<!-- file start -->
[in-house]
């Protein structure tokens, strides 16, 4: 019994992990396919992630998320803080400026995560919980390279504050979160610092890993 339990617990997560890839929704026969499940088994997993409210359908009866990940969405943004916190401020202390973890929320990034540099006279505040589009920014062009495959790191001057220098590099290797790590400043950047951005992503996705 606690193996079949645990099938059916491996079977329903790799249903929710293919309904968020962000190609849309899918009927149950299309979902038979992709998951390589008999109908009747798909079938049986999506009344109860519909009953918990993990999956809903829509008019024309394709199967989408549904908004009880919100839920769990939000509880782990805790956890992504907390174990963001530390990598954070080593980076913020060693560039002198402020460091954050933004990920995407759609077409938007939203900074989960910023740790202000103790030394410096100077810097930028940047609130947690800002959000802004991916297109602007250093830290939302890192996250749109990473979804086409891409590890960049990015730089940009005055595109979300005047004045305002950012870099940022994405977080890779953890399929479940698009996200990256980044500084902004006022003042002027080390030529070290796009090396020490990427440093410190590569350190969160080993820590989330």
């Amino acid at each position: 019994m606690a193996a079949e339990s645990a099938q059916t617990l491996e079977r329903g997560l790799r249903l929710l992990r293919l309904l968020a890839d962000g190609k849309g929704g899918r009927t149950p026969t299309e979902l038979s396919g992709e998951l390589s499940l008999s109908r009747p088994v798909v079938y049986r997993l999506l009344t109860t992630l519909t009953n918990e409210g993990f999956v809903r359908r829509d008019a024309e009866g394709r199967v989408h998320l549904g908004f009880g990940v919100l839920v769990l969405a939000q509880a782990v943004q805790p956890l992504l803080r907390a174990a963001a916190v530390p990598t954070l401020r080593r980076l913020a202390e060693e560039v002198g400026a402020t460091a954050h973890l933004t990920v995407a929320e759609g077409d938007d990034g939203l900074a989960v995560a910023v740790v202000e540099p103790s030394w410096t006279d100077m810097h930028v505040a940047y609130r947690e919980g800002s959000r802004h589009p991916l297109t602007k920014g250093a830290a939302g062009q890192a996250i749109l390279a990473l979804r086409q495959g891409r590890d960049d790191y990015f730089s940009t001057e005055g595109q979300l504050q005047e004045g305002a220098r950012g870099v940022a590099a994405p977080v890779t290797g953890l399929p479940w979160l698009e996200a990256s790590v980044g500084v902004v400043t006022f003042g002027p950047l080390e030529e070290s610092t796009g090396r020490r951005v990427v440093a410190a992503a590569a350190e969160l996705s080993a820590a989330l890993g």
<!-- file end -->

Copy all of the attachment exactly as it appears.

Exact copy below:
[in-house]
């Protein structure tokens, strides 16, 4: 019994992990396919992630998320803080400026995560919980390279504050979160610092890993 339990617990997560890839929704026969499940088994997993409210359908009866990940969405943004916190401020202390973890929320990034540099006279505040589009920014062009495959790191001057220098590099290797790590400043950047951005992503996705 606690193996079949645990099938059916491996079977329903790799249903929710293919309904968020962000190609849309899918009927149950299309979902038979992709998951390589008999109908009747798909079938049986999506009344109860519909009953918990993990999956809903829509008019024309394709199967989408549904908004009880919100839920769990939000509880782990805790956890992504907390174990963001530390990598954070080593980076913020060693560039002198402020460091954050933004990920995407759609077409938007939203900074989960910023740790202000103790030394410096100077810097930028940047609130947690800002959000802004991916297109602007250093830290939302890192996250749109990473979804086409891409590890960049990015730089940009005055595109979300005047004045305002950012870099940022994405977080890779953890399929479940698009996200990256980044500084902004006022003042002027080390030529070290796009090396020490990427440093410190590569350190969160080993820590989330």
């Amino acid at each position: 019994m606690a193996a079949e339990s645990a099938q059916t617990l491996e079977r329903g997560l790799r249903l929710l992990r293919l309904l968020a890839d962000g190609k849309g929704g899918r009927t149950p026969t299309e979902l038979s396919g992709e998951l390589s499940l008999s109908r009747p088994v798909v079938y049986r997993l999506l009344t109860t992630l519909t009953n918990e409210g993990f999956v809903r359908r829509d008019a024309e009866g394709r199967v989408h998320l549904g908004f009880g990940v919100l839920v769990l969405a939000q509880a782990v943004q805790p956890l992504l803080r907390a174990a963001a916190v530390p990598t954070l401020r080593r980076l913020a202390e060693e560039v002198g400026a402020t460091a954050h973890l933004t990920v995407a929320e759609g077409d938007d990034g939203l900074a989960v995560a910023v740790v202000e540099p103790s030394w410096t006279d100077m810097h930028v505040a940047y609130r947690e919980g800002s959000r802004h589009p991916l297109t602007k920014g250093a830290a939302g062009q890192a996250i749109l390279a990473l979804r086409q495959g891409r590890d960049d790191y990015f730089s940009t001057e005055g595109q979300l504050q005047e004045g305002a220098r950012g870099v940022a590099a994405p977080v890779t290797g953890l399929p479940w979160l698009e996200a990256s790590v980044g500084v902004v400043t006022f003042g002027p950047l080390e030529e070290s610092t796009g090396r020490r951005v990427v440093a410190a992503a590569a350190e969160l996705s080993a820590a989330l890993g």